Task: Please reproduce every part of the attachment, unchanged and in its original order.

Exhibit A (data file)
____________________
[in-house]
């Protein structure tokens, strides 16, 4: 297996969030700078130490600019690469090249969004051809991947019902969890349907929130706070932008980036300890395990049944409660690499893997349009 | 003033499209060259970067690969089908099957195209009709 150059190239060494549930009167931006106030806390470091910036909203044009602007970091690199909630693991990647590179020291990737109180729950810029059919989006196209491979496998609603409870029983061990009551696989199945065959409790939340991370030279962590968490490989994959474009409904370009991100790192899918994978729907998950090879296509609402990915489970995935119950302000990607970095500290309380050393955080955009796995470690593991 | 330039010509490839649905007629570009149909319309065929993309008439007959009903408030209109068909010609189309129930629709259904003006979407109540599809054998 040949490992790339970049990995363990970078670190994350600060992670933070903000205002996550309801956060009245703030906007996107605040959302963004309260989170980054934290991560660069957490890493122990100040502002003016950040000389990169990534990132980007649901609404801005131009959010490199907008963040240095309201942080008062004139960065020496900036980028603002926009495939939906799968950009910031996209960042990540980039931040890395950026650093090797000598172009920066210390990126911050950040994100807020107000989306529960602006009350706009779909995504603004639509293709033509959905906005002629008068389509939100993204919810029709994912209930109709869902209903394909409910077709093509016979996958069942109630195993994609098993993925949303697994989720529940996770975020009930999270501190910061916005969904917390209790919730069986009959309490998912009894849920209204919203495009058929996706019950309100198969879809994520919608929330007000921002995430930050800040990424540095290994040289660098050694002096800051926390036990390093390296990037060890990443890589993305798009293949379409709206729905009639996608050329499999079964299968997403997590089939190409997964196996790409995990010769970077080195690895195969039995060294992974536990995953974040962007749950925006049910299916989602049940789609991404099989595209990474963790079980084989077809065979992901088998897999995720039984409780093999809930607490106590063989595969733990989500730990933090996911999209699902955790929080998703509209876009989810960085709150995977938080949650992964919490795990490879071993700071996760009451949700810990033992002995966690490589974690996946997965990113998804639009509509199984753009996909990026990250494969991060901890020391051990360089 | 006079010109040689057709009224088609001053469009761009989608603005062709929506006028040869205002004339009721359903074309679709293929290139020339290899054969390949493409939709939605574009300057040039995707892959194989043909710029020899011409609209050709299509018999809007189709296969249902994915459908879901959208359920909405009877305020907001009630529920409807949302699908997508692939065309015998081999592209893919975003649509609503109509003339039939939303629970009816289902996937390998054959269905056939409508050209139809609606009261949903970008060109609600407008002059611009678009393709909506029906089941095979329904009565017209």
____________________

[in-house]
């Protein structure tokens, strides 16, 4: 297996969030700078130490600019690469090249969004051809991947019902969890349907929130706070932008980036300890395990049944409660690499893997349009 | 003033499209060259970067690969089908099957195209009709 150059190239060494549930009167931006106030806390470091910036909203044009602007970091690199909630693991990647590179020291990737109180729950810029059919989006196209491979496998609603409870029983061990009551696989199945065959409790939340991370030279962590968490490989994959474009409904370009991100790192899918994978729907998950090879296509609402990915489970995935119950302000990607970095500290309380050393955080955009796995470690593991 | 330039010509490839649905007629570009149909319309065929993309008439007959009903408030209109068909010609189309129930629709259904003006979407109540599809054998 040949490992790339970049990995363990970078670190994350600060992670933070903000205002996550309801956060009245703030906007996107605040959302963004309260989170980054934290991560660069957490890493122990100040502002003016950040000389990169990534990132980007649901609404801005131009959010490199907008963040240095309201942080008062004139960065020496900036980028603002926009495939939906799968950009910031996209960042990540980039931040890395950026650093090797000598172009920066210390990126911050950040994100807020107000989306529960602006009350706009779909995504603004639509293709033509959905906005002629008068389509939100993204919810029709994912209930109709869902209903394909409910077709093509016979996958069942109630195993994609098993993925949303697994989720529940996770975020009930999270501190910061916005969904917390209790919730069986009959309490998912009894849920209204919203495009058929996706019950309100198969879809994520919608929330007000921002995430930050800040990424540095290994040289660098050694002096800051926390036990390093390296990037060890990443890589993305798009293949379409709206729905009639996608050329499999079964299968997403997590089939190409997964196996790409995990010769970077080195690895195969039995060294992974536990995953974040962007749950925006049910299916989602049940789609991404099989595209990474963790079980084989077809065979992901088998897999995720039984409780093999809930607490106590063989595969733990989500730990933090996911999209699902955790929080998703509209876009989810960085709150995977938080949650992964919490795990490879071993700071996760009451949700810990033992002995966690490589974690996946997965990113998804639009509509199984753009996909990026990250494969991060901890020391051990360089 | 006079010109040689057709009224088609001053469009761009989608603005062709929506006028040869205002004339009721359903074309679709293929290139020339290899054969390949493409939709939605574009300057040039995707892959194989043909710029020899011409609209050709299509018999809007189709296969249902994915459908879901959208359920909405009877305020907001009630529920409807949302699908997508692939065309015998081999592209893919975003649509609503109509003339039939939303629970009816289902996937390998054959269905056939409508050209139809609606009261949903970008060109609600407008002059611009678009393709909506029906089941095979329904009565017209």